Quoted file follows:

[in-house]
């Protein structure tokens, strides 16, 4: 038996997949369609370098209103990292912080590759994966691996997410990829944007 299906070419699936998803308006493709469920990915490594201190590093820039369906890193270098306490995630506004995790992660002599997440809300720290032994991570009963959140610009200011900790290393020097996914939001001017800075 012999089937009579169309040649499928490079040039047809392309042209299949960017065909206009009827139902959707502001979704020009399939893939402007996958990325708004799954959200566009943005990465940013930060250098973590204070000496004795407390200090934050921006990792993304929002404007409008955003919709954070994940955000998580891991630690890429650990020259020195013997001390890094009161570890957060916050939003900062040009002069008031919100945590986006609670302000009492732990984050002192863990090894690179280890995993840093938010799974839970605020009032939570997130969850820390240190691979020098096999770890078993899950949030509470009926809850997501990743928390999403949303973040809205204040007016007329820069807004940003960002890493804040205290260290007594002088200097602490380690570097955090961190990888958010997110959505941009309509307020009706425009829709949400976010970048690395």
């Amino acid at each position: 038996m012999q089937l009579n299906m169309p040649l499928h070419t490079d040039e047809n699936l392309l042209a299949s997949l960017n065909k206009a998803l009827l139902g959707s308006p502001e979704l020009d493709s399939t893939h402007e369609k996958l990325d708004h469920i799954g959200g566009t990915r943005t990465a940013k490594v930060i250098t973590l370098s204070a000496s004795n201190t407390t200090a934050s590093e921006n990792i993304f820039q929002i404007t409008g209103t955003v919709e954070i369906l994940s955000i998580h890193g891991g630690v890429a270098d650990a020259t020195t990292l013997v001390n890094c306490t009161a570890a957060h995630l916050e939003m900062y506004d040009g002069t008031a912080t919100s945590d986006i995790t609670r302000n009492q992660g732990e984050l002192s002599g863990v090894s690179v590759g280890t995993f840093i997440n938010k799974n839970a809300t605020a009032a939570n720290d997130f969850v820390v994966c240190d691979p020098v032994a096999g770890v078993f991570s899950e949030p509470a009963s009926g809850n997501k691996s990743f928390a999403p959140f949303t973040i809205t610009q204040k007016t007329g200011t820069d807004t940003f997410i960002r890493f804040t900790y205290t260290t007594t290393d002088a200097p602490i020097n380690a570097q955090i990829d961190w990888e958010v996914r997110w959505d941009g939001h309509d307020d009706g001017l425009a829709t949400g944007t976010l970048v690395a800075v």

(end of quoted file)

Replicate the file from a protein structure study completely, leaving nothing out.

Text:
[in-house]
């Protein structure tokens, strides 16, 4: 038996997949369609370098209103990292912080590759994966691996997410990829944007 299906070419699936998803308006493709469920990915490594201190590093820039369906890193270098306490995630506004995790992660002599997440809300720290032994991570009963959140610009200011900790290393020097996914939001001017800075 012999089937009579169309040649499928490079040039047809392309042209299949960017065909206009009827139902959707502001979704020009399939893939402007996958990325708004799954959200566009943005990465940013930060250098973590204070000496004795407390200090934050921006990792993304929002404007409008955003919709954070994940955000998580891991630690890429650990020259020195013997001390890094009161570890957060916050939003900062040009002069008031919100945590986006609670302000009492732990984050002192863990090894690179280890995993840093938010799974839970605020009032939570997130969850820390240190691979020098096999770890078993899950949030509470009926809850997501990743928390999403949303973040809205204040007016007329820069807004940003960002890493804040205290260290007594002088200097602490380690570097955090961190990888958010997110959505941009309509307020009706425009829709949400976010970048690395």
């Amino acid at each position: 038996m012999q089937l009579n299906m169309p040649l499928h070419t490079d040039e047809n699936l392309l042209a299949s997949l960017n065909k206009a998803l009827l139902g959707s308006p502001e979704l020009d493709s399939t893939h402007e369609k996958l990325d708004h469920i799954g959200g566009t990915r943005t990465a940013k490594v930060i250098t973590l370098s204070a000496s004795n201190t407390t200090a934050s590093e921006n990792i993304f820039q929002i404007t409008g209103t955003v919709e954070i369906l994940s955000i998580h890193g891991g630690v890429a270098d650990a020259t020195t990292l013997v001390n890094c306490t009161a570890a957060h995630l916050e939003m900062y506004d040009g002069t008031a912080t919100s945590d986006i995790t609670r302000n009492q992660g732990e984050l002192s002599g863990v090894s690179v590759g280890t995993f840093i997440n938010k799974n839970a809300t605020a009032a939570n720290d997130f969850v820390v994966c240190d691979p020098v032994a096999g770890v078993f991570s899950e949030p509470a009963s009926g809850n997501k691996s990743f928390a999403p959140f949303t973040i809205t610009q204040k007016t007329g200011t820069d807004t940003f997410i960002r890493f804040t900790y205290t260290t007594t290393d002088a200097p602490i020097n380690a570097q955090i990829d961190w990888e958010v996914r997110w959505d941009g939001h309509d307020d009706g001017l425009a829709t949400g944007t976010l970048v690395a800075v």